I am currently a first year PhD student and research assistant at Michigan State University in the Department of Agricultural, Food, and Resource Economics. My research interests include behavioral economics, value chain preferences, and sustainable production with specific focus on the beer and hops market.
My journey to AgEcon began during my junior year at Westfield State University, where I received my first taste of research experience from Dr. Supriya Sarnikar working with student misperceptions in economic thought. I fell in love with the research process; all of the intricate details, digging through scholarly articles, uncovering information, and putting the pieces together. This led me to a Natural Resource Economics course taught by Dr. Hillary Sackett-Taylor the following spring.
Here, I created a system involving hydraulic fracturing and the impact it has on water complaints in Pennsylvania, the state that has seen the most exponential growth in the industry since the introduction of horizontal drilling. The model represented how an increase in demand for natural gas will require more extraction, and thus more drilling sites. However, what comes with this is the negative externality of wastewater production and water complaints. To mitigate the impact drilling would have on water contamination complaints, a land restriction policy was then implemented into the system. The proposed legislation increased the setback distance of a drilling from a water well and would have prevented drilling in national and state parks. This project led me to pursue an independent study with Hillary for the duration of my senior year and is ultimately what made me decide to pursue graduate school.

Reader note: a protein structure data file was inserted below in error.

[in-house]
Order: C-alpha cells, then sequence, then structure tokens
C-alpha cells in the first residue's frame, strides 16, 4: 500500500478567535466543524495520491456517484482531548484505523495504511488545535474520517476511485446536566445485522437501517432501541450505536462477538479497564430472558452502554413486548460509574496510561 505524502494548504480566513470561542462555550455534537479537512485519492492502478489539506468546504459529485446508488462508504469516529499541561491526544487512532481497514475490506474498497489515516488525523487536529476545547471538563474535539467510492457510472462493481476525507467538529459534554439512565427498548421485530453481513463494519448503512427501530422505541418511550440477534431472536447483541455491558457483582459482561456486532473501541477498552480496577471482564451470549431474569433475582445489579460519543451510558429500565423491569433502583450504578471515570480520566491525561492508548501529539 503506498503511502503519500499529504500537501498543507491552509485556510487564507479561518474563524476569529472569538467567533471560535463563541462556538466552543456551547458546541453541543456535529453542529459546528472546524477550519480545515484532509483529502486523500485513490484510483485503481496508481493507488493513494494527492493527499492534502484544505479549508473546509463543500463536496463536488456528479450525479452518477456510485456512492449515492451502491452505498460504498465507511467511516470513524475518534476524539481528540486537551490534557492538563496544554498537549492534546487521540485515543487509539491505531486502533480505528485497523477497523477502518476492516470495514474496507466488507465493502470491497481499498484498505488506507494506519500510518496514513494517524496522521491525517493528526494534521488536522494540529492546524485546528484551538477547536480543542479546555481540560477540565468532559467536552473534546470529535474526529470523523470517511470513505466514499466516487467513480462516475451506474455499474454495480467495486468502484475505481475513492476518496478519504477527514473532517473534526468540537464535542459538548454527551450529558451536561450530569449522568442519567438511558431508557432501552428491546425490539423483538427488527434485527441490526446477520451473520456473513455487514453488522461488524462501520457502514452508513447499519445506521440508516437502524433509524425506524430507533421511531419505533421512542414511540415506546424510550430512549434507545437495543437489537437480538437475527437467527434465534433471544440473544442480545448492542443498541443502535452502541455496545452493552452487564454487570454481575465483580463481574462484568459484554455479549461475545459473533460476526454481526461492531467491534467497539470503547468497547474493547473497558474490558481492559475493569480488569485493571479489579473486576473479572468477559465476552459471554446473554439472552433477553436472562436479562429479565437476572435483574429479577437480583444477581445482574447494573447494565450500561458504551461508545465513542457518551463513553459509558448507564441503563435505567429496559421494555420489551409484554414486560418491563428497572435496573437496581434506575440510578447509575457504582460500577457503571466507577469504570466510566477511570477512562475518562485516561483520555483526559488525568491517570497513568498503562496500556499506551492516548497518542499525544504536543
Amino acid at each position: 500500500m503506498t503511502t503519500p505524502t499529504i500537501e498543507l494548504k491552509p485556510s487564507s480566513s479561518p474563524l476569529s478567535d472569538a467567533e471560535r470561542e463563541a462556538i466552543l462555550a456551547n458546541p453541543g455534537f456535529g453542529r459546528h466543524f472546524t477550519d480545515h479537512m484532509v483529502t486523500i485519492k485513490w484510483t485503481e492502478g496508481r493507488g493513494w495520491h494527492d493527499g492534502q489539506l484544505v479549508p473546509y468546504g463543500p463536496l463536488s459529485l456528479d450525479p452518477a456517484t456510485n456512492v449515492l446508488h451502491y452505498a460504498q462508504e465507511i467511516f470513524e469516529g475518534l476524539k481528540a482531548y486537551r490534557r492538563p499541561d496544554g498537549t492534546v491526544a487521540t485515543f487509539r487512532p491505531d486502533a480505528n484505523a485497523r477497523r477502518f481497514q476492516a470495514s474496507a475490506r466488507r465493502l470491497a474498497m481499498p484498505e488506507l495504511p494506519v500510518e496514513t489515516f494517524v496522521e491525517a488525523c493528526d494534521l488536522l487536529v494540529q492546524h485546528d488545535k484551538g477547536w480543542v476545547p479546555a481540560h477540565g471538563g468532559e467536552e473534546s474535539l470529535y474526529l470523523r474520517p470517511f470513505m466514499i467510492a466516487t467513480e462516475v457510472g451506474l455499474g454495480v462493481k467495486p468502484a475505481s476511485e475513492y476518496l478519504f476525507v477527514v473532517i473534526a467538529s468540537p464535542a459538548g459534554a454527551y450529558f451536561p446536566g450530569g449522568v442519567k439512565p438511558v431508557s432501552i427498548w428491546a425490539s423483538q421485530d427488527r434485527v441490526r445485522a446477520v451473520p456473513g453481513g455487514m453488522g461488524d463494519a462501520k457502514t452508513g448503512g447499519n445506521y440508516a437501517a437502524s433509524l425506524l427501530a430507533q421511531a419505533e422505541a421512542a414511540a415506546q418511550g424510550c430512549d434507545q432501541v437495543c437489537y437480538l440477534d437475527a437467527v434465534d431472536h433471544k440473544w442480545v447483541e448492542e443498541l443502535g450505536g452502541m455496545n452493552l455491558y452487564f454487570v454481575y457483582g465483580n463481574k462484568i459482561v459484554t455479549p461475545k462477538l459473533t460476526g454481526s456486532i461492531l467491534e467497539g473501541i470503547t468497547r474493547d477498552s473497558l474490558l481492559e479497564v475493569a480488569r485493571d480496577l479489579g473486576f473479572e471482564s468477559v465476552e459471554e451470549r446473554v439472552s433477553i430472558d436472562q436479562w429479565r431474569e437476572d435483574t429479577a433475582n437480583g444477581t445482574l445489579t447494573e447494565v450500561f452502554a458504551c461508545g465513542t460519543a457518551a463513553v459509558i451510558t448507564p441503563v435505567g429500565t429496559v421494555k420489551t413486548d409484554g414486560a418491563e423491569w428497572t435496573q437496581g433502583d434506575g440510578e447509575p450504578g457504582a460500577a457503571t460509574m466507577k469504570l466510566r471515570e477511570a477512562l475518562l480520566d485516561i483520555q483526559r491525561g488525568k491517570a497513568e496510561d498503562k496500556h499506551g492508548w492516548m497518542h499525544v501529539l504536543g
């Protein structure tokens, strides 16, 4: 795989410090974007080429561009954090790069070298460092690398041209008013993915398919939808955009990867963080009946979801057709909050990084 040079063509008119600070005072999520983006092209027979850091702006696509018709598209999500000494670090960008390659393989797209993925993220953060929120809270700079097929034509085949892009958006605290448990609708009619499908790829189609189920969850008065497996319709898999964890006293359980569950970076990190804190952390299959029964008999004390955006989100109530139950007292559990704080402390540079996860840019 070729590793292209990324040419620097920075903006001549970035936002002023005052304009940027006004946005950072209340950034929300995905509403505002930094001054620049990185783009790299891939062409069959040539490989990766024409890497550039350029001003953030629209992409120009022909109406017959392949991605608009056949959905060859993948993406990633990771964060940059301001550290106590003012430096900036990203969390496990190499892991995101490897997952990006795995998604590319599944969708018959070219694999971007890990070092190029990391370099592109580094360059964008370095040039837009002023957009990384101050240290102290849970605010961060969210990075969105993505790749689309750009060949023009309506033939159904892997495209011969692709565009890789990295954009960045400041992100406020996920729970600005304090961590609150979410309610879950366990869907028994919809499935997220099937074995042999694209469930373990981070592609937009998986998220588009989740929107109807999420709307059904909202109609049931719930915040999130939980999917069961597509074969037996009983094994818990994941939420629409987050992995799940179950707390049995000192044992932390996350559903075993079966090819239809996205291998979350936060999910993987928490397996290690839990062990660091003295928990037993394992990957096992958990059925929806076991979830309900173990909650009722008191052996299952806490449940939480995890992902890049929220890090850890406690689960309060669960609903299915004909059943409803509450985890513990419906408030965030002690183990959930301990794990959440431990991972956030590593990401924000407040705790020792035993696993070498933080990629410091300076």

After completing my BA in Economics at Westfield State University in May 2018, I moved to West Lafayette, Indiana to attend Purdue University as an MS student and research assistant. Here, I completed my master’s thesis in August 2019 on “Consumer Willingness-to-Pay for Sustainability Attributes in Beer: A Choice Experiment Using Eco-Labels” working with Dr. Carson Reeling. The purpose of this study was to elicit consumer preference for water reduction, energy reduction, and landfill diversion practices in beer. This is the first study to place a dollar value on multiple facets of sustainability. We find that nearly 75% of beer buyers are willing to pay positive price premiums for the sustainability attributes with means ranging from $0.70/six-pack for water and carbon reduction practices to $0.85/six-pack for landfill diversion.
I now work with Dr. Trey Malone, where we have begun to look at brewer preference for locally grown hops, trends in the beer beer industry and its impact on hop production decisions, and determining how climate change reshapes the way we think of comparative advantage in agricultural supply chains. There is still so much more to explore, and I am eager to discover new ideas while growing into a more complete thinker and researcher.